Driving down one of Beijing’s broad boulevards one evening, I chanced upon a tall building with dozens of students seated on the steps outside. Was it a dharna? Were they protesting about something? My taxi driver laughed. They are waiting to enter the library, he told me. It was around 5 pm and so I asked him if the library opened only in the evening. He laughed again. The library is open till late night from early morning, the students outside the building are waiting for chairs to be vacated by those inside so that they can go in, he said. The library was fully occupied! It could permit new readers to come in only when those inside left. The hunger for learning is palpable in China and libraries are around in plenty and fully used.
It reminded me of my student days at the Jawaharlal Nehru University when, in the weeks before examinations, the library would be filled and one had to await one’s turn to get a place inside so as to access a book that was kept in reserve and not issued. But this spectacle of a crowded public library in the middle of a city is not a familiar one in India.
It was a recognition of the need to spread the public library movement across the country that prompted the Manmohan Singh government to launch the National Mission on Libraries (NML) in 2012. The idea was originally proposed to the prime minister by his joint secretary, the late R. Gopalakrishnan, a Madhya Pradesh-cadre IAS officer. While the original proposal was made in 2008 and an order issued in 2009, the NML was constituted only in 2012 and launched in February 2014 by President Pranab Mukherjee.
Visiting NML’s website (nmlindia.nic.in), one is immediately disappointed to see that it was perhaps last updated in 2016. The website does not come across as a live centre of latest information on the achievements and activities of the mission. The only useful data available is the state-wise list of Registered Libraries. A total of 5,352 libraries have registered themselves on this website, providing information on their names, location and number of books and publications available. Maharashtra tops the list with 919 public libraries registered with the NML. Madhya Pradesh is at the bottom with five. West Bengal comes second with 833 libraries followed by Gujarat with 527 and Kerala with 523. From Uttar Pradesh only 46 have registered.
The NML has funds for restoration of one public library in each state capital and in one district centre in each state and Union Territory. It has no provision to assist with setting up public libraries in other towns and rural areas. However, the Raja Rammohan Roy Library Foundation in Kolkata provides matching grants to state and UT governments interested in setting up public libraries. In 2015-16 the RRRLF provided Rs 53 crore for 22,772 libraries.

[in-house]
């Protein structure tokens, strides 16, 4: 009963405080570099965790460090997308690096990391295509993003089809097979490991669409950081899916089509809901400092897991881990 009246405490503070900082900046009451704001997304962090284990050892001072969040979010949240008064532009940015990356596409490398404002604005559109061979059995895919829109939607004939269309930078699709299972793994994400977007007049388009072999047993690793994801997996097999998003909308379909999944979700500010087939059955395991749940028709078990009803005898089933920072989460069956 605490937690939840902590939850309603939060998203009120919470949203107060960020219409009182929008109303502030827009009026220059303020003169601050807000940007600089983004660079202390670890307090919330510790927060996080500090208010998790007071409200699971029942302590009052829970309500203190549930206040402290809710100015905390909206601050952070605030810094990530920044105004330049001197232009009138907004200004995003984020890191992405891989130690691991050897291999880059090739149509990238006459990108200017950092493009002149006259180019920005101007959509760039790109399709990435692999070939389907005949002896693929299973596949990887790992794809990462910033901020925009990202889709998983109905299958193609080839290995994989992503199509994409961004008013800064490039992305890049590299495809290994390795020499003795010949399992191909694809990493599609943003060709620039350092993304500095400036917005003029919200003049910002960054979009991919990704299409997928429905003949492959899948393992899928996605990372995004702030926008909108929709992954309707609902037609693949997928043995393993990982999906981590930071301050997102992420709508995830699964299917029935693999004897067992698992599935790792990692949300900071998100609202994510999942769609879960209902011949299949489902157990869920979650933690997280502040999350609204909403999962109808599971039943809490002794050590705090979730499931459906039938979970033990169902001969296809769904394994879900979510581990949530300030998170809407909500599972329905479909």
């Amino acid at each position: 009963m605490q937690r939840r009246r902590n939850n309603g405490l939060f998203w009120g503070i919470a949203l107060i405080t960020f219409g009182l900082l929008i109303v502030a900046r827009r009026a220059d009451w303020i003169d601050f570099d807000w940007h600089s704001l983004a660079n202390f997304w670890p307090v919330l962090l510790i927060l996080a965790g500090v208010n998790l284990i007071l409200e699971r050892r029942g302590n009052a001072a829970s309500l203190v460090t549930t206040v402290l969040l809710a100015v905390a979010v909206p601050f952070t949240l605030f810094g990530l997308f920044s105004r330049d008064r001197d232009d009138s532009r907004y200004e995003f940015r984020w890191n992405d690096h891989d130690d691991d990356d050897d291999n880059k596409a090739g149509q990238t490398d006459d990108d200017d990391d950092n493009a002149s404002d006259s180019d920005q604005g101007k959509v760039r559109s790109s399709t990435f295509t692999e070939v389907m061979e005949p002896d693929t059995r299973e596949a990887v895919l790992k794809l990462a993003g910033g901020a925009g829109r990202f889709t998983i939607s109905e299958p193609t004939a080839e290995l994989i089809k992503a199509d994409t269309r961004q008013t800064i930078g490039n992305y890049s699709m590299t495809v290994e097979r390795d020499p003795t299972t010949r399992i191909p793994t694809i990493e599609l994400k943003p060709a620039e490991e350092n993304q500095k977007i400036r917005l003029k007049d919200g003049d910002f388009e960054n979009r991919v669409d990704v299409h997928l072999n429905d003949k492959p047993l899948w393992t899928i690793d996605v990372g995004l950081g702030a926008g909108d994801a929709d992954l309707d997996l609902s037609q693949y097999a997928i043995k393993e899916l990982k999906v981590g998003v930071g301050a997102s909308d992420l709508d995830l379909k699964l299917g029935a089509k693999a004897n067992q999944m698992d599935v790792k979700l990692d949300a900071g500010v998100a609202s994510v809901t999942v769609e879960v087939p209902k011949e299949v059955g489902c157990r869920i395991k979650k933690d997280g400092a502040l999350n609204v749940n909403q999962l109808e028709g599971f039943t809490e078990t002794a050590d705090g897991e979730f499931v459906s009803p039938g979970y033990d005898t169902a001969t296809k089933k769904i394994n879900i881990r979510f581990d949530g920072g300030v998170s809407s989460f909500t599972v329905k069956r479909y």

Apart from government-funded public libraries, there are many privately funded and publicly funded libraries in several states, especially Andhra Pradesh, Telangana, Gujarat and Maharashtra. The Sundarayya Vijnana Kendra in Hyderabad, dedicated to the memory of CPI(M) leader P. Sundarayya, is an excellent example of such a public library. Situated in the heart of the city, it is widely used and has a good collection of books. Chennai and Mumbai also have such public libraries. Delhi was a pioneer in this effort when the Delhi Public Library was set up in 1951, but the nation’s capital has few such libraries today. Most good libraries are attached to teaching and research institutions and are not easily accessed by the lay public.
All this sounds good, but is clearly not good enough. Rarely does one come across the Beijing street scene wherein young people are waiting patiently to enter a library. China has built both grand public libraries, like the libraries in London and Washington, DC, and small neighbourhood libraries across the country. India not only needs more libraries but also a library-using culture.
I recall the passion with which the late Gopalakrishnan pushed the proposal for a national library mission, hoping the mission would not just find financial resources for improving and creating libraries but would also promote a mass culture of accessing libraries. A public library is a symbol of a knowledge-based society. The habit of using libraries must be inculcated in children from primary school onward. The discipline of handling books, of sitting quietly along with many others in a large room and reading a book are important pedagogic tools. They help shape a nation’s character.
The foundational pillar of a good library is a good librarian. I recall how in the early 1970s the JNU chief librarian, Girija Kumar, would walk around the reading rooms of the library, seeing what students were reading and engaging them in conversations about these books. He would suggest other options and tell you where you could access them. Sometimes he would go down to the stacks and bring up a book that one might want to read. At the Nehru Memorial Museum and Library, its then director, Professor Ravinder Kumar, a historian, also engaged library users. Noticing that I was working on the imperial sugar policy in the 1930s, as part of my doctoral work, he sent me an invitation for a conference at the Indian Institute of Advanced Studies in Shimla. For a young researcher this was a truly thrilling reward.
I am sure there are many Girija Kumars and Ravinder Kumars around the country who walk the aisles of the libraries they manage, helping users and encouraging them to explore new avenues of knowledge. As a nation we need to reward such librarians. We need to build more libraries, stock them with good books in the language of a library’s users and make libraries more accessible and enjoyable.
Sanjaya Baru is a writer based in New Delhi